Divine Inspiration Sparks 'Fire' And 'Funk' Two new collections, ranging from scratchy field recordings to intricate vocal harmonies to snappy adaptations of rock 'n' roll rhythms, prove divine inspiration takes on many forms.
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Divine Inspiration Sparks 'Fire' And 'Funk'

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Divine Inspiration Sparks 'Fire' And 'Funk'

Review

Music Reviews

Divine Inspiration Sparks 'Fire' And 'Funk'

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ROBERT SIEGEL, host:

And finally, we have two new and very different music collections with one common denominator: gospel. The first is a sprawling, three-CD set that spans six decades worth of post-war black gospel. It's called "Fire in My Bones: Raw, Rare and Otherworldly African-American Gospel." The other explores gospel's collision with funk music in the 1960s and '70s. That one's called "Born Again Funk." Oliver Wang listened to both and has this review.

OLIVER WANG: I'm as secular as they come, but you don't have to be a true believer to appreciate the idea of an inspirational Holy Ghost living through music.

(Soundbite of music)

Unidentified Woman #1: (Singing) Yes, I've got a new way of walking since he touched me.

WANG: Communing with some greater force, regardless of theological bent, is something music lovers seek every day. Gospel, in particular, can convey the emotional weight of its passions with a naked rawness.

(Soundbite of music)

Unidentified People: (Singing) Since the Lord, God almighty touched me. Yes, I've got a new way of talking since he touched me. I've got a new way of talking since he touched me. I've got a new way of talking since he touched me, since the Lord, God almighty, yeah, touched me.

WANG: "Fire in My Bones" is a sprawling attempt to touch on black gospel's myriad forms from 1944 through 2007. Clocking in at nearly four hours, the set has no obvious chronological, geographical or topical structure. It can go from Oakland, California's Sister Mathews belting out "Stand By Me" in 1948.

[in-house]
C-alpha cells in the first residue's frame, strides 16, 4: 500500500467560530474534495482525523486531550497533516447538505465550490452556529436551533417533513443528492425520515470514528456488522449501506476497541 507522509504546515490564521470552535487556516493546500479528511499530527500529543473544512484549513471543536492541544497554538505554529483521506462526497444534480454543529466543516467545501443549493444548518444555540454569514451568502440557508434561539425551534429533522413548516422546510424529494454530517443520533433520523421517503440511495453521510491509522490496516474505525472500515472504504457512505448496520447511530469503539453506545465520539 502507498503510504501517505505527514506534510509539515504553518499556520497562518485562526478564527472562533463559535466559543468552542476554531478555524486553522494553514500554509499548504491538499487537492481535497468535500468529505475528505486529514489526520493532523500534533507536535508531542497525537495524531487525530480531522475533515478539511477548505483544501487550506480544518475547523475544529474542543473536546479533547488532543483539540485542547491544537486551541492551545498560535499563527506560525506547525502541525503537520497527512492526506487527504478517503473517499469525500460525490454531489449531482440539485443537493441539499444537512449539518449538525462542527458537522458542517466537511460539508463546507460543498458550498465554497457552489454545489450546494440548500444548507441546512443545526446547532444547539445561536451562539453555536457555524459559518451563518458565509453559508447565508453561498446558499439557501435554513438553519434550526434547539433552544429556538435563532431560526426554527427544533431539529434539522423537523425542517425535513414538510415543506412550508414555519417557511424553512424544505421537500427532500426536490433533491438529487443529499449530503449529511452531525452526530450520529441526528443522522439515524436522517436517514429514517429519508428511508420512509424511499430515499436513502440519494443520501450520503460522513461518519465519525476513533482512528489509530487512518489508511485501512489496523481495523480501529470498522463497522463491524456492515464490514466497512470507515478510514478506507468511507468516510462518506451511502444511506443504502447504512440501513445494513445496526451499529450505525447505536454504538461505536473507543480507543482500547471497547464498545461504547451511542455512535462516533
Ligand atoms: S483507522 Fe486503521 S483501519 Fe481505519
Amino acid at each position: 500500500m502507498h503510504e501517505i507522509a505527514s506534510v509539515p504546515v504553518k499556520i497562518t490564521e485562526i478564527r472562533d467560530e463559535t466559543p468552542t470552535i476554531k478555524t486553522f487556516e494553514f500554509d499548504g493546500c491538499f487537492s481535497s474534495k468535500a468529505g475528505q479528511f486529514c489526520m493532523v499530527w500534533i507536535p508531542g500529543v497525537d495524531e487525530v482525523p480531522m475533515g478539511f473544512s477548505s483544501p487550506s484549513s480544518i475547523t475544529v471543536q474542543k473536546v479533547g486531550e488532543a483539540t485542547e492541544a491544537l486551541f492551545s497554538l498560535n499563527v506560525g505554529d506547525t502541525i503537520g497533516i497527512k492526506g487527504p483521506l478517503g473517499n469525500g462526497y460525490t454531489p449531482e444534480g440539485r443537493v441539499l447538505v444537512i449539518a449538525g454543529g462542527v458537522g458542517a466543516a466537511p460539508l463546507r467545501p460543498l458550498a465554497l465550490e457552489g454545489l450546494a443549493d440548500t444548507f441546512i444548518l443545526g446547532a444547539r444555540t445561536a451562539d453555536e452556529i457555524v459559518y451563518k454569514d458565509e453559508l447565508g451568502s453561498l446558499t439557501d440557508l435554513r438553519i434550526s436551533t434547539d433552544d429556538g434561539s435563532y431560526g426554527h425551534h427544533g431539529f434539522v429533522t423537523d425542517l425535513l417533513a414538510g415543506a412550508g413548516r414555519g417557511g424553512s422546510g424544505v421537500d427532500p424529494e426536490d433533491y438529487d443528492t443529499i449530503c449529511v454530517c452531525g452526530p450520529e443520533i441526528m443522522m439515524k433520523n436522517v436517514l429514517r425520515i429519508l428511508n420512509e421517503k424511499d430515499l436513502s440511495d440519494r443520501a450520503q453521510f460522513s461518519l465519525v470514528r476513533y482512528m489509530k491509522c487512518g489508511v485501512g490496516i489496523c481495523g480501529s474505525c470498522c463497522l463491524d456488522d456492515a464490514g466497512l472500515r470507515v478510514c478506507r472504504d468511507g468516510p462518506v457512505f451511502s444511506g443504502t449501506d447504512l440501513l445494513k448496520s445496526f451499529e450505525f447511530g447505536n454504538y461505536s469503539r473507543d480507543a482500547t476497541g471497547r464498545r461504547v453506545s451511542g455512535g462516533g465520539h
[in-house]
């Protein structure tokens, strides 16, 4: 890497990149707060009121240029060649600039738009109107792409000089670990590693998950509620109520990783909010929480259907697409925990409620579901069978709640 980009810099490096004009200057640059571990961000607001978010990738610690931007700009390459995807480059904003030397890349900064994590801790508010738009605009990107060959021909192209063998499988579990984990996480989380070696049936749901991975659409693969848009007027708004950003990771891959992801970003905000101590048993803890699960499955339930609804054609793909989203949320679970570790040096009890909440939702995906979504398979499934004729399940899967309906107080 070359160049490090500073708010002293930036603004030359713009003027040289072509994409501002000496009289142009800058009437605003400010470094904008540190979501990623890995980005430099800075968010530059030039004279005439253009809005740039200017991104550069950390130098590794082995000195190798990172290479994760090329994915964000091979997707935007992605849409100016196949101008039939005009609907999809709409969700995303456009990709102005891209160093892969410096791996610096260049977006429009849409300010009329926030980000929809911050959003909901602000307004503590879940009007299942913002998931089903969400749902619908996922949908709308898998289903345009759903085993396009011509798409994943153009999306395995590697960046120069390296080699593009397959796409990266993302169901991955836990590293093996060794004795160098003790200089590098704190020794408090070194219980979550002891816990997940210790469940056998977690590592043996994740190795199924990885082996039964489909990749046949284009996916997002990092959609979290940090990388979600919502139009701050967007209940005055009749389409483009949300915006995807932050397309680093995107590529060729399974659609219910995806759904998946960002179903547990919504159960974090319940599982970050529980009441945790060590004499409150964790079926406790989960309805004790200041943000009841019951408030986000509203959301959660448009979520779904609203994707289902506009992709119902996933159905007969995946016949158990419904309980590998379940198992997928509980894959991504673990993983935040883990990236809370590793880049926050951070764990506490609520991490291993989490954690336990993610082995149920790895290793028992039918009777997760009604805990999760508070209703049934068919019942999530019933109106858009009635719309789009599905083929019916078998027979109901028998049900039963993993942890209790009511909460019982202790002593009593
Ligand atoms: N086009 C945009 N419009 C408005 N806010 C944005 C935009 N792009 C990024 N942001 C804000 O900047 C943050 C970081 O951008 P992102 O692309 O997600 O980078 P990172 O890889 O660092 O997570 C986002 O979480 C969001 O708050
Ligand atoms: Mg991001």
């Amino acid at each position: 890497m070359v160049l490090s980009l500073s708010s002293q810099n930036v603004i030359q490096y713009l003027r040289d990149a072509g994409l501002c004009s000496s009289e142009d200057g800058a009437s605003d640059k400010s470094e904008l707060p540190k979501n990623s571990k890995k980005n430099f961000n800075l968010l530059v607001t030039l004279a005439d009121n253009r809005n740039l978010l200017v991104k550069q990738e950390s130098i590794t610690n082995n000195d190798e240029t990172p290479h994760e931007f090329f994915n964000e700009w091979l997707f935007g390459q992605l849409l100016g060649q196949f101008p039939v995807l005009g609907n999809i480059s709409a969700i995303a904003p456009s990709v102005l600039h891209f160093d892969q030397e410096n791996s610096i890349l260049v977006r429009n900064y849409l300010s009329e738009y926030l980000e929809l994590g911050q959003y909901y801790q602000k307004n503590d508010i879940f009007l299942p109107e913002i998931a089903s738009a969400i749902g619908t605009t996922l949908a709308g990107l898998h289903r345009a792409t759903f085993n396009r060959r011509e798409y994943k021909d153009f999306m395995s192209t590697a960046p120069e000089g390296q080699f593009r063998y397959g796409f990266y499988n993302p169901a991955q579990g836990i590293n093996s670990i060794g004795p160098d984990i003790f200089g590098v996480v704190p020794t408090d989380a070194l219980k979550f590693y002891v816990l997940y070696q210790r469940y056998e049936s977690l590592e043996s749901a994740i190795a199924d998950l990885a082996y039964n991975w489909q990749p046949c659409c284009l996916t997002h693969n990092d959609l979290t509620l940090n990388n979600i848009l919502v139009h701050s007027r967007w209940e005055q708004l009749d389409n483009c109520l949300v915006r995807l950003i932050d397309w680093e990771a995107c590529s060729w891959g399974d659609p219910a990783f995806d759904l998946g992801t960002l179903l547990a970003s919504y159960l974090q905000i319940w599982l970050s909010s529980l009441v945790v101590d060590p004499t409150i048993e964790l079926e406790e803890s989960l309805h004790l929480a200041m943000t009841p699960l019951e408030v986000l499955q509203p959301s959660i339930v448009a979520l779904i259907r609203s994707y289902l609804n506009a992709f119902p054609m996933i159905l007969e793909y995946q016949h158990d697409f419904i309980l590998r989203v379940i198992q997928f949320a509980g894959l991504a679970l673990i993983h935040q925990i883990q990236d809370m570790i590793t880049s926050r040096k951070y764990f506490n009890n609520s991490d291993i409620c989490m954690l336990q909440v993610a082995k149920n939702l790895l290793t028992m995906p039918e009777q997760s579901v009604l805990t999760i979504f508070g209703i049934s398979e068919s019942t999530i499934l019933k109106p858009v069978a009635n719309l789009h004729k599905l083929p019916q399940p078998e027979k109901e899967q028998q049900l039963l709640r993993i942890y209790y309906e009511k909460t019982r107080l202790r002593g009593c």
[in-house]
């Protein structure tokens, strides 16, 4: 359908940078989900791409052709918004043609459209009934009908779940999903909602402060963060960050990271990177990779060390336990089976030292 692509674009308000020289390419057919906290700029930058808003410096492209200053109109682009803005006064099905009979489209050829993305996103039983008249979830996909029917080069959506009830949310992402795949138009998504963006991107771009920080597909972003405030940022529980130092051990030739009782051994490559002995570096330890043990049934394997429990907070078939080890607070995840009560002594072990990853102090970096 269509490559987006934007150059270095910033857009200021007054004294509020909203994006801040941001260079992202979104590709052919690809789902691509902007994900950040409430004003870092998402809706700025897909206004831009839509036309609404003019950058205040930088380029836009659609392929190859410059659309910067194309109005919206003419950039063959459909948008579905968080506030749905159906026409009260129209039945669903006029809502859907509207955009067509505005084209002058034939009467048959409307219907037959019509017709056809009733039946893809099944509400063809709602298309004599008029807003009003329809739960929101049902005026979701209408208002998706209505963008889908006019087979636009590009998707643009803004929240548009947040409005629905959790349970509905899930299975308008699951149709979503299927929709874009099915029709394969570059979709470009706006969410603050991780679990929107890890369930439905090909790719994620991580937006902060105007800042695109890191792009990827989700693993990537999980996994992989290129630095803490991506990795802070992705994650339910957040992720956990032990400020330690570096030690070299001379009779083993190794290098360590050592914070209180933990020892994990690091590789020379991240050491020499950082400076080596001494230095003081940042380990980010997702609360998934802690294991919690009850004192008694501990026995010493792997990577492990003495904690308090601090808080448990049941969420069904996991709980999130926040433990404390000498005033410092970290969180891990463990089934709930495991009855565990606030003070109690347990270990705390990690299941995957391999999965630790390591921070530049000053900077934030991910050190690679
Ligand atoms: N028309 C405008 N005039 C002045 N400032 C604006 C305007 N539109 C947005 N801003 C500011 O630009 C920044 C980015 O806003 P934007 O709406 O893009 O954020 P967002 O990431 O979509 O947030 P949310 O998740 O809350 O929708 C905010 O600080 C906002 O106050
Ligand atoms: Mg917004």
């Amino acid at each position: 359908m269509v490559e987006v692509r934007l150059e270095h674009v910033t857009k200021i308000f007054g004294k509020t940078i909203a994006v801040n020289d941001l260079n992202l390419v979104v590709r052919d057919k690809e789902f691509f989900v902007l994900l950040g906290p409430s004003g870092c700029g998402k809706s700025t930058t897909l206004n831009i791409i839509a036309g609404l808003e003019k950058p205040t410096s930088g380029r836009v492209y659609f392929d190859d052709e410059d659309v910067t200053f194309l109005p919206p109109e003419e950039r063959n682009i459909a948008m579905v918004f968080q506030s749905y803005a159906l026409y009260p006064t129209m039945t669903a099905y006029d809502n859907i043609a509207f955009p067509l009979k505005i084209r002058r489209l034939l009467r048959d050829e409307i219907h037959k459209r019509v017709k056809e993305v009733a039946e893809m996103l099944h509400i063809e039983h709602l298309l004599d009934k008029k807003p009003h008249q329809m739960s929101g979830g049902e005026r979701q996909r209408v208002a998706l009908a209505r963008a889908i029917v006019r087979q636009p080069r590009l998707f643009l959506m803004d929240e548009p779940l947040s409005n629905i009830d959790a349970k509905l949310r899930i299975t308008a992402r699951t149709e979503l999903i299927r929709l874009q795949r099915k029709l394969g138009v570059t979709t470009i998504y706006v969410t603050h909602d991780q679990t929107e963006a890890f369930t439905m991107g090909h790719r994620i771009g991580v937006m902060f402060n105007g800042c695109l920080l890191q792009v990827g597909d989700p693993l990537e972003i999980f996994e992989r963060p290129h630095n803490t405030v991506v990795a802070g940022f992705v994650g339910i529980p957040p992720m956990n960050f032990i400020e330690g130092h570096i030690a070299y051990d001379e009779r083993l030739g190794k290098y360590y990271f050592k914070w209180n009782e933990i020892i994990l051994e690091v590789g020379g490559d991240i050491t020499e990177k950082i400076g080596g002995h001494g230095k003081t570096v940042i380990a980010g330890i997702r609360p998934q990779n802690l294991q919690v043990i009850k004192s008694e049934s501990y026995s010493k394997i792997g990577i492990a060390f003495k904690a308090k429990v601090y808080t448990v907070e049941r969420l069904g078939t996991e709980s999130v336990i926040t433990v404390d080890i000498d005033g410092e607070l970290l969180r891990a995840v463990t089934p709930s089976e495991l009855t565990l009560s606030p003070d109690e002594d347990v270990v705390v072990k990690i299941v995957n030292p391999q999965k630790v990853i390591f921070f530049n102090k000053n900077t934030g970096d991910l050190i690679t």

(Soundbite of song, "Stand By Me")

SISTER MATHEWS (Singer): (Singing) Oh, now me and the devil, devil tried to take me. Stand by me.

WANG:�To 1973 and Brooklyn's Nathaniel Rivers, singing "The Wicked Shall Cease From Troubling."

(Soundbite of song, "The Wicked Shall Cease From Troubling")

Mr. NATHANIEL RIVERS (Singer): (Singing) Oh, you know the wicked shall cease from troubling. The wearied shall be at rest. Oh, where the saints or the angels, we will stand at his feet and be there.

WANG: Then slide down to South Carolina in 1963 for an a cappella rendition of "That's Alright" by Laura Rivers.

(Soundbite of song, "That's Alright")

Ms. LAURA RIVERS (Singer): (Singing) That's all right. That's all right. That's all right. That's all right. Since my soul got a seat up in the Kingdom, that's all right.

WANG: "Fire in My Bones" is a sampler, not a primer, and in so much perhaps misses an opportunity to better educate gospel neophytes. That said, even as the compilation jumps eras, cities and sensibilities, gospel's core elements jump out, especially the power of repetition.

(Soundbite of music)

Unidentified Woman #2: (Singing) Mm. How long? Wait for how long? How long you going to live in your (unintelligible)? Wait for how long?

WANG: I hope I'm not being sacrilegious in suggesting that, just as with secular pop music, gospel loves a good hook, a point made amply clear on both "Fire in My Bones" and the another new anthology, "Born Again Funk."

(Soundbite of music)

Unidentified Woman #3: (Singing) Oh yeah, I'm packing a trip. Going to make a trip now. Packing a trip, trip now. Plenty of time. Oh yeah. Plenty of time. Oh yeah.

WANG: "Born Again Funk" hones in on small, independent label gospel records, most of them recorded around Chicago during the 1970s. Compared to the vast scope of time, space and styles covered by "Fire in My Bones," "Born Again Funk" works in the opposite direction: It highlights both a regional scene and cultural era where the meld of gospel and pop music traditions seemed to hold no conflicts for those praising Sunday-morning psalms with rhythms designed to raise Saturday-night sweat.

(Soundbite of music)

Unidentified Man #1: (Singing) You know what? Let me hear you. (unintelligible) come back the same, what would you do? Boy, what would you do? Oh. Just come back. I believe.

WANG: This blend may seem like a novelty to those unfamiliar with the gospel funk tradition, but if you think about your favorite nights out dancing, it's easy to appreciate how the sultry, sensual, sacred and spiritual can easily coexist in any given moment on the parquet floor. If anything unites "Born Again Funk" and "Fire in My Bones," it's this: At its most transcendent, gospel isn't just appealing, it's humbling.

SIEGEL: Our reviewer, Oliver Wang, runs the audio blog soulsides.com.

(Soundbite of music)

Unidentified People: (Singing) God almighty, yes, our Holy God almighty say the same things...

SIEGEL: You're listening to ALL THINGS CONSIDERED from NPR News.

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